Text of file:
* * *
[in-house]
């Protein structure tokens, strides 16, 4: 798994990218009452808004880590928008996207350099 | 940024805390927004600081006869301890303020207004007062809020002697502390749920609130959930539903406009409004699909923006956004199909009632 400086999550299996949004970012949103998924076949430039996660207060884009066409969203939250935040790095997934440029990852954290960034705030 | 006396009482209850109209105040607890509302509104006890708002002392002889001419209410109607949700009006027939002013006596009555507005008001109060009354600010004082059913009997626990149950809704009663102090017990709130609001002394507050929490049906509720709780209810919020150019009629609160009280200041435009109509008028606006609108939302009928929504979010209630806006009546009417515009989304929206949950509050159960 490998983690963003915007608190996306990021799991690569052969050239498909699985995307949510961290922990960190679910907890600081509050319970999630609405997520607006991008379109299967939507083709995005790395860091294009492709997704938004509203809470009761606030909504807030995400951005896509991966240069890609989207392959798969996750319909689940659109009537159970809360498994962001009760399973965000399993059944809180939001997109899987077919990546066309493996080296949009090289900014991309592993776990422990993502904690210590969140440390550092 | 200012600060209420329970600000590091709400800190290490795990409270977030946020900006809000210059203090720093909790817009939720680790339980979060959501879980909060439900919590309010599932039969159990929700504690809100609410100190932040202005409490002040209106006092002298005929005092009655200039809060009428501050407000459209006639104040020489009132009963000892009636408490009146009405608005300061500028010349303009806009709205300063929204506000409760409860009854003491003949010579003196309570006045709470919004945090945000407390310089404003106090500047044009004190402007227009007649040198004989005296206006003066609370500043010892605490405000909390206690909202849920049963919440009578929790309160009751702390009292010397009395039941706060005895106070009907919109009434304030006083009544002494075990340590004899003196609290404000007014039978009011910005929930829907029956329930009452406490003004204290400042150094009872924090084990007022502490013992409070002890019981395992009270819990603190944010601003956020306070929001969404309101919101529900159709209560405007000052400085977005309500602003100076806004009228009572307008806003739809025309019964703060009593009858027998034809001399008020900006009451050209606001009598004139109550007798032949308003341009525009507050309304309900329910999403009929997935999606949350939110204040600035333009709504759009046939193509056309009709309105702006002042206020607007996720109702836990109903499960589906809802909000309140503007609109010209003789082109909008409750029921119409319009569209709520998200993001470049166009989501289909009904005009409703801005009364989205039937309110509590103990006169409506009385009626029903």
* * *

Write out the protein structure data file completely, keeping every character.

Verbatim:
[in-house]
């Protein structure tokens, strides 16, 4: 798994990218009452808004880590928008996207350099 | 940024805390927004600081006869301890303020207004007062809020002697502390749920609130959930539903406009409004699909923006956004199909009632 400086999550299996949004970012949103998924076949430039996660207060884009066409969203939250935040790095997934440029990852954290960034705030 | 006396009482209850109209105040607890509302509104006890708002002392002889001419209410109607949700009006027939002013006596009555507005008001109060009354600010004082059913009997626990149950809704009663102090017990709130609001002394507050929490049906509720709780209810919020150019009629609160009280200041435009109509008028606006609108939302009928929504979010209630806006009546009417515009989304929206949950509050159960 490998983690963003915007608190996306990021799991690569052969050239498909699985995307949510961290922990960190679910907890600081509050319970999630609405997520607006991008379109299967939507083709995005790395860091294009492709997704938004509203809470009761606030909504807030995400951005896509991966240069890609989207392959798969996750319909689940659109009537159970809360498994962001009760399973965000399993059944809180939001997109899987077919990546066309493996080296949009090289900014991309592993776990422990993502904690210590969140440390550092 | 200012600060209420329970600000590091709400800190290490795990409270977030946020900006809000210059203090720093909790817009939720680790339980979060959501879980909060439900919590309010599932039969159990929700504690809100609410100190932040202005409490002040209106006092002298005929005092009655200039809060009428501050407000459209006639104040020489009132009963000892009636408490009146009405608005300061500028010349303009806009709205300063929204506000409760409860009854003491003949010579003196309570006045709470919004945090945000407390310089404003106090500047044009004190402007227009007649040198004989005296206006003066609370500043010892605490405000909390206690909202849920049963919440009578929790309160009751702390009292010397009395039941706060005895106070009907919109009434304030006083009544002494075990340590004899003196609290404000007014039978009011910005929930829907029956329930009452406490003004204290400042150094009872924090084990007022502490013992409070002890019981395992009270819990603190944010601003956020306070929001969404309101919101529900159709209560405007000052400085977005309500602003100076806004009228009572307008806003739809025309019964703060009593009858027998034809001399008020900006009451050209606001009598004139109550007798032949308003341009525009507050309304309900329910999403009929997935999606949350939110204040600035333009709504759009046939193509056309009709309105702006002042206020607007996720109702836990109903499960589906809802909000309140503007609109010209003789082109909008409750029921119409319009569209709520998200993001470049166009989501289909009904005009409703801005009364989205039937309110509590103990006169409506009385009626029903």